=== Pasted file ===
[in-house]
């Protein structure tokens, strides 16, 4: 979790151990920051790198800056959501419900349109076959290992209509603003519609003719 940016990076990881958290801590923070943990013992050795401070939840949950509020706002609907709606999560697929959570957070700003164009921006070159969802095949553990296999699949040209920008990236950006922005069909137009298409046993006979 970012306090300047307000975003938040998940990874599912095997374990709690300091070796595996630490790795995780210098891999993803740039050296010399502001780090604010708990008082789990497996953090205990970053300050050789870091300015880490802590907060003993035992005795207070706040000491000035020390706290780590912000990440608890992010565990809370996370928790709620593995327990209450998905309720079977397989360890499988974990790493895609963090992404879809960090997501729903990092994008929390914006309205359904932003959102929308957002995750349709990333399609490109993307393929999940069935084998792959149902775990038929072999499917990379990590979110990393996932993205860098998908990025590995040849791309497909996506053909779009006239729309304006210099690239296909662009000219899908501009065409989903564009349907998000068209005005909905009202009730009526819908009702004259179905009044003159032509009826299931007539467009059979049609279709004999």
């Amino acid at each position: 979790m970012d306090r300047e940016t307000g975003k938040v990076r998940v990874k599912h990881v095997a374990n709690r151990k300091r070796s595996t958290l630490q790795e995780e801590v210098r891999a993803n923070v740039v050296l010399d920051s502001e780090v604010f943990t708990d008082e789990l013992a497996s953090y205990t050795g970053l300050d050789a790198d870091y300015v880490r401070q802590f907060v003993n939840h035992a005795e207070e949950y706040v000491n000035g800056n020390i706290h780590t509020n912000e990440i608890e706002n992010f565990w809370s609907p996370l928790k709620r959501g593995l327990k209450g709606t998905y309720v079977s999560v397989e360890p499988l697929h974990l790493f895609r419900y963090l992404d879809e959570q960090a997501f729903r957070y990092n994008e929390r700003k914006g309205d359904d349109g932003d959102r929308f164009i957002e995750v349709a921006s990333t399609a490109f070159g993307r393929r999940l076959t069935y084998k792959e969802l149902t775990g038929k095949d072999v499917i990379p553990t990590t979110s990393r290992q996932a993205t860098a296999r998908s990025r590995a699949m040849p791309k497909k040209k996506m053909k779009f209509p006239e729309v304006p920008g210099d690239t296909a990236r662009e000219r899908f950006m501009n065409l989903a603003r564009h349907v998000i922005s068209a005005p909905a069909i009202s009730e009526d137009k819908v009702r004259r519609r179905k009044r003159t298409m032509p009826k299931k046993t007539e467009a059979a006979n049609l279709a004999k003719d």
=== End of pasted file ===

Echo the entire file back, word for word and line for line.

[in-house]
């Protein structure tokens, strides 16, 4: 979790151990920051790198800056959501419900349109076959290992209509603003519609003719 940016990076990881958290801590923070943990013992050795401070939840949950509020706002609907709606999560697929959570957070700003164009921006070159969802095949553990296999699949040209920008990236950006922005069909137009298409046993006979 970012306090300047307000975003938040998940990874599912095997374990709690300091070796595996630490790795995780210098891999993803740039050296010399502001780090604010708990008082789990497996953090205990970053300050050789870091300015880490802590907060003993035992005795207070706040000491000035020390706290780590912000990440608890992010565990809370996370928790709620593995327990209450998905309720079977397989360890499988974990790493895609963090992404879809960090997501729903990092994008929390914006309205359904932003959102929308957002995750349709990333399609490109993307393929999940069935084998792959149902775990038929072999499917990379990590979110990393996932993205860098998908990025590995040849791309497909996506053909779009006239729309304006210099690239296909662009000219899908501009065409989903564009349907998000068209005005909905009202009730009526819908009702004259179905009044003159032509009826299931007539467009059979049609279709004999």
């Amino acid at each position: 979790m970012d306090r300047e940016t307000g975003k938040v990076r998940v990874k599912h990881v095997a374990n709690r151990k300091r070796s595996t958290l630490q790795e995780e801590v210098r891999a993803n923070v740039v050296l010399d920051s502001e780090v604010f943990t708990d008082e789990l013992a497996s953090y205990t050795g970053l300050d050789a790198d870091y300015v880490r401070q802590f907060v003993n939840h035992a005795e207070e949950y706040v000491n000035g800056n020390i706290h780590t509020n912000e990440i608890e706002n992010f565990w809370s609907p996370l928790k709620r959501g593995l327990k209450g709606t998905y309720v079977s999560v397989e360890p499988l697929h974990l790493f895609r419900y963090l992404d879809e959570q960090a997501f729903r957070y990092n994008e929390r700003k914006g309205d359904d349109g932003d959102r929308f164009i957002e995750v349709a921006s990333t399609a490109f070159g993307r393929r999940l076959t069935y084998k792959e969802l149902t775990g038929k095949d072999v499917i990379p553990t990590t979110s990393r290992q996932a993205t860098a296999r998908s990025r590995a699949m040849p791309k497909k040209k996506m053909k779009f209509p006239e729309v304006p920008g210099d690239t296909a990236r662009e000219r899908f950006m501009n065409l989903a603003r564009h349907v998000i922005s068209a005005p909905a069909i009202s009730e009526d137009k819908v009702r004259r519609r179905k009044r003159t298409m032509p009826k299931k046993t007539e467009a059979a006979n049609l279709a004999k003719d």